Rust fungus appears as a brown rusty coating or spotting on plant leaves and stems, and the spores will be orange-brown raised bumps on the undersides of the plant leaves. If you check your container plants often, you will be able to spot rust early on and treat it before it becomes too serious in your balcony garden.
Rust is a fungus, and usually each species of fungus attacks one single host species. This means that if you find rust spots on one of your container plants, it shouldn’t move to the other types of plants in your apartment garden.
Prevention. Taking good care of your container plants will cut down the likeliness of rust (and other pests and diseases) appearing in your balcony garden. Make sure that plants have adequate air circulation (they’re not too tightly packed with other plants) and that you do not overwater. Rust may still affect your container plants, so always keep an eye out for garden pests and diseases while caring for your plants.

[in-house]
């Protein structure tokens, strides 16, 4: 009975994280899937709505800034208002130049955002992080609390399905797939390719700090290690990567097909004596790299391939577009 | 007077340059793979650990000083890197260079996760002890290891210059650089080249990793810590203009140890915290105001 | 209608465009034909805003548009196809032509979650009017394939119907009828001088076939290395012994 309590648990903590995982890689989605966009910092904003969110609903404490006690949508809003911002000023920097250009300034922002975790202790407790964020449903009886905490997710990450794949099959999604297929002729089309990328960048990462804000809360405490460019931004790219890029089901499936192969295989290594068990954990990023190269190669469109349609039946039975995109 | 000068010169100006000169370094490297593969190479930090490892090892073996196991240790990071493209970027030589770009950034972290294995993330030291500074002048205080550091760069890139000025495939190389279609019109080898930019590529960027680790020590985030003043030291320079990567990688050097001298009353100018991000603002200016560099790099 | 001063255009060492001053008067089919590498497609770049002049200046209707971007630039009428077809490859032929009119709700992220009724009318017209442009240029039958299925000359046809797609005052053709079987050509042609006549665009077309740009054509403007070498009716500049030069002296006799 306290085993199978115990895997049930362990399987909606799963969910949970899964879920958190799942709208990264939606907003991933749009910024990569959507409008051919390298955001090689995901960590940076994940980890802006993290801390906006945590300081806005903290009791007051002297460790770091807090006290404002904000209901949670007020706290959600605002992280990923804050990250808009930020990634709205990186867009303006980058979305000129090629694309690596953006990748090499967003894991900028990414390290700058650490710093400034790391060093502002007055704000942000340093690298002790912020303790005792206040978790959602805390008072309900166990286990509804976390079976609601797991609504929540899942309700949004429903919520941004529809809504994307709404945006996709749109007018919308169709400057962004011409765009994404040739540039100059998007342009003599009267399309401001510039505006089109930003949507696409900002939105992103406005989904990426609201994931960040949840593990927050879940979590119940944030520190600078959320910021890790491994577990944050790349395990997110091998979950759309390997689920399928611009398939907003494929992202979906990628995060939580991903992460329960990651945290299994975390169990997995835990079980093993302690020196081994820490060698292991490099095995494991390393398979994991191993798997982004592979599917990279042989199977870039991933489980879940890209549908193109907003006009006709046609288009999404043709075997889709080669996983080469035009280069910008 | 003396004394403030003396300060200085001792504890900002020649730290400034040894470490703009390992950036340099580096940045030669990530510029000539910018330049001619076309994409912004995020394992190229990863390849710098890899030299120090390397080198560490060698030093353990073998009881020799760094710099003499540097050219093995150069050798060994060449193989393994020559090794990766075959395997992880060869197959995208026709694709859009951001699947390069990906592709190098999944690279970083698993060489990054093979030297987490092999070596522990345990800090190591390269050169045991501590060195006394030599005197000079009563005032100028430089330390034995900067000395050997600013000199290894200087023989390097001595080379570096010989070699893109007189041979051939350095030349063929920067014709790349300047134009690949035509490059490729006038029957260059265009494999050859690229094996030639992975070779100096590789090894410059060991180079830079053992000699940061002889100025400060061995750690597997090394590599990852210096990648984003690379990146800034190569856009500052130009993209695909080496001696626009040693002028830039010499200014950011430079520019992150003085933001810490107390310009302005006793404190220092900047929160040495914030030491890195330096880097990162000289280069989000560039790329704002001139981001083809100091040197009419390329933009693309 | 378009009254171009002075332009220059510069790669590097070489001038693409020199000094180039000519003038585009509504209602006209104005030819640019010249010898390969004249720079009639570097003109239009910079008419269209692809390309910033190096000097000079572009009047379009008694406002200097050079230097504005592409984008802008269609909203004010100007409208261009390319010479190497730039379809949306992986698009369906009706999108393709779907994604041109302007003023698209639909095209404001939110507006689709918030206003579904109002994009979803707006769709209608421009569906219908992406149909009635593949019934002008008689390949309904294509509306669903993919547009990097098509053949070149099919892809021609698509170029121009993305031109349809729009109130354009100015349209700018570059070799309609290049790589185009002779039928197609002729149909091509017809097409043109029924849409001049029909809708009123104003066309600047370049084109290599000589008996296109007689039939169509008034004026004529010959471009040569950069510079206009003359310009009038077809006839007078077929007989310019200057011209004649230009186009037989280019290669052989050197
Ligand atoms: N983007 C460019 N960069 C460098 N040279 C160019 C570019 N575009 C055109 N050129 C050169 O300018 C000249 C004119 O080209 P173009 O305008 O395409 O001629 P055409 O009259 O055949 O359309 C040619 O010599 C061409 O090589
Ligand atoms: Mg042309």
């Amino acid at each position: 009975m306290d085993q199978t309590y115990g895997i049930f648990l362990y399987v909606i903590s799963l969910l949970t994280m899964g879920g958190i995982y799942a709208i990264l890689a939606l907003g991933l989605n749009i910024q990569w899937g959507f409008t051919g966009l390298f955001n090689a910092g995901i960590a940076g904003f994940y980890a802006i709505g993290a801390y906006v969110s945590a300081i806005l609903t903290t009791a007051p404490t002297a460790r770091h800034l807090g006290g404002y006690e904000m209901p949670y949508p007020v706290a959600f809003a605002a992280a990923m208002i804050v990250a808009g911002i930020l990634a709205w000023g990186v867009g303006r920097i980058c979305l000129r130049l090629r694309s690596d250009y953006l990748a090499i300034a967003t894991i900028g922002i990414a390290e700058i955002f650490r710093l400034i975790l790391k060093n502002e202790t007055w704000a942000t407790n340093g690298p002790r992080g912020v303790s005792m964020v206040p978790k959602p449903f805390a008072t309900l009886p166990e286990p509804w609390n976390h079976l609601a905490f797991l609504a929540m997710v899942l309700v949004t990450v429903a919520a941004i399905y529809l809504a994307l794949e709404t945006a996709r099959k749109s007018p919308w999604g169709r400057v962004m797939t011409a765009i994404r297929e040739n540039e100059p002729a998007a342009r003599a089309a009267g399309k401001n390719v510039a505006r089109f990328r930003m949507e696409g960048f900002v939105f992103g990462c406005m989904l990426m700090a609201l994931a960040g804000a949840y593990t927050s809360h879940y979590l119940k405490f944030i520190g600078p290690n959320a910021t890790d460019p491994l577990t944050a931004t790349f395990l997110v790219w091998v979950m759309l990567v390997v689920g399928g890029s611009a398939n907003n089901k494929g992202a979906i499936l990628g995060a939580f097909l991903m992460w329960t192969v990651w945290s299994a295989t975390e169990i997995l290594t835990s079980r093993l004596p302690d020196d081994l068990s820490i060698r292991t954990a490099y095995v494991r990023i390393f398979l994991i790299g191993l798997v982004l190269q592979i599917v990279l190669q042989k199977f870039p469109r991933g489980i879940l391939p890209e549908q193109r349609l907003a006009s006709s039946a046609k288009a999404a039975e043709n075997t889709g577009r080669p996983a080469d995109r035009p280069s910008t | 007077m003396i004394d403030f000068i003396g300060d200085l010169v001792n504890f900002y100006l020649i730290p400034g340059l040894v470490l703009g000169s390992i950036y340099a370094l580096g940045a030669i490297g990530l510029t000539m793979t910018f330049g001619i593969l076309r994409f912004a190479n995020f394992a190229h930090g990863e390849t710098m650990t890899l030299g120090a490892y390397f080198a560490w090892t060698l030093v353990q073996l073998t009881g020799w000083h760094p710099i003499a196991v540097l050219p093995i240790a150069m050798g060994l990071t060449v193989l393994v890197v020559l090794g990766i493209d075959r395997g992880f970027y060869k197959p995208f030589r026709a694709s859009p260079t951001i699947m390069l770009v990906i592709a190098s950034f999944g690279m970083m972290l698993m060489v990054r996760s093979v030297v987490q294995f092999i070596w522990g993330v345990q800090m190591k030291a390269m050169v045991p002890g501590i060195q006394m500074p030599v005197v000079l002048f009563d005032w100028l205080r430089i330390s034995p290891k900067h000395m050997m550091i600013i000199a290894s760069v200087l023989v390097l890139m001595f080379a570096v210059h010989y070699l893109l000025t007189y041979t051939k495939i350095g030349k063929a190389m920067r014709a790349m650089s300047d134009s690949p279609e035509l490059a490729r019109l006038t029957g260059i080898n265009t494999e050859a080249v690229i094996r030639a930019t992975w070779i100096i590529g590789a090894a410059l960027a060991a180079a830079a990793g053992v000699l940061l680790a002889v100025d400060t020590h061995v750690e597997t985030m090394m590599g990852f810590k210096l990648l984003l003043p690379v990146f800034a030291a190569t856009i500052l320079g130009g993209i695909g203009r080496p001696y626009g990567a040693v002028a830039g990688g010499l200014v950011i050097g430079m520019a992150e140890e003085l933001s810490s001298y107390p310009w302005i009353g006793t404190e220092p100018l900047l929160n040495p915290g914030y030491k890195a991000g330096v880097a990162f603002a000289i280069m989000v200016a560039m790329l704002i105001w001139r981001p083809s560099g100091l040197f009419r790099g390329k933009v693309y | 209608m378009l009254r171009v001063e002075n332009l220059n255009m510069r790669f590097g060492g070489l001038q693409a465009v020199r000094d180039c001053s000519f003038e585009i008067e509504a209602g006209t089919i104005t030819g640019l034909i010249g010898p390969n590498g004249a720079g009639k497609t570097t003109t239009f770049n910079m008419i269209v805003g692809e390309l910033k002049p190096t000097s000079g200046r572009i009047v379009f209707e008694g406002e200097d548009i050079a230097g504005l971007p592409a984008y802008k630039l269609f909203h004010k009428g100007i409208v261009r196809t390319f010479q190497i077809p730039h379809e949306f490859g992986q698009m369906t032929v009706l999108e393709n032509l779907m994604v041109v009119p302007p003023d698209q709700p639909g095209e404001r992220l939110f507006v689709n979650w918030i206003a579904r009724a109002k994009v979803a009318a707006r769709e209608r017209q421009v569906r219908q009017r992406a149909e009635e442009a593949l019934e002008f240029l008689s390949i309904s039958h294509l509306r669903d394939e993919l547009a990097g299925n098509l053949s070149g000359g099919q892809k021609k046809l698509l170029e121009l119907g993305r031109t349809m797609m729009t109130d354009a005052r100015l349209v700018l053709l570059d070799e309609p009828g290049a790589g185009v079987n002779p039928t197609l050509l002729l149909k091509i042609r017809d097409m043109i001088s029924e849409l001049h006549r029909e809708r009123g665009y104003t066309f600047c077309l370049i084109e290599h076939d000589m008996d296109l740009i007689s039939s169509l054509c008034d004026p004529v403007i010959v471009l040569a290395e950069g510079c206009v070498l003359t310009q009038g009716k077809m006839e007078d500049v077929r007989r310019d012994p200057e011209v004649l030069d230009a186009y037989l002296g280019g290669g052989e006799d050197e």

Treatment. If you do find rust, first remove the affected plant leaves. Never compost these leaves; throw them away immediately. Gardeners are encouraged to burn infected plant parts, but apartment gardeners will most likely not be able to do this. Wrap them up tightly in a plastic bag and throw them away.
Anti-fungal sprays are available at your local garden shop. You will most likely need to spray your plants at a time when it is not likely to rain. Continue removing affected plant leaves and using a spray until the rust is gone.
Fungus can live in the air and in potting soil, so the problem may come back. Just be vigilant and know the signs of disease or garden pests. The sooner you treat the problem, the easier it will be to handle. If rust gets a hold of your the plants in your container garden, it can affect the plant’s growth, and production of flowers and fruits.
11 Common Plants Affected by Rust
- Chrysanthemum flowers
- Pelargonium flowers
- Hollyhock flowers
- Snapdragon flowers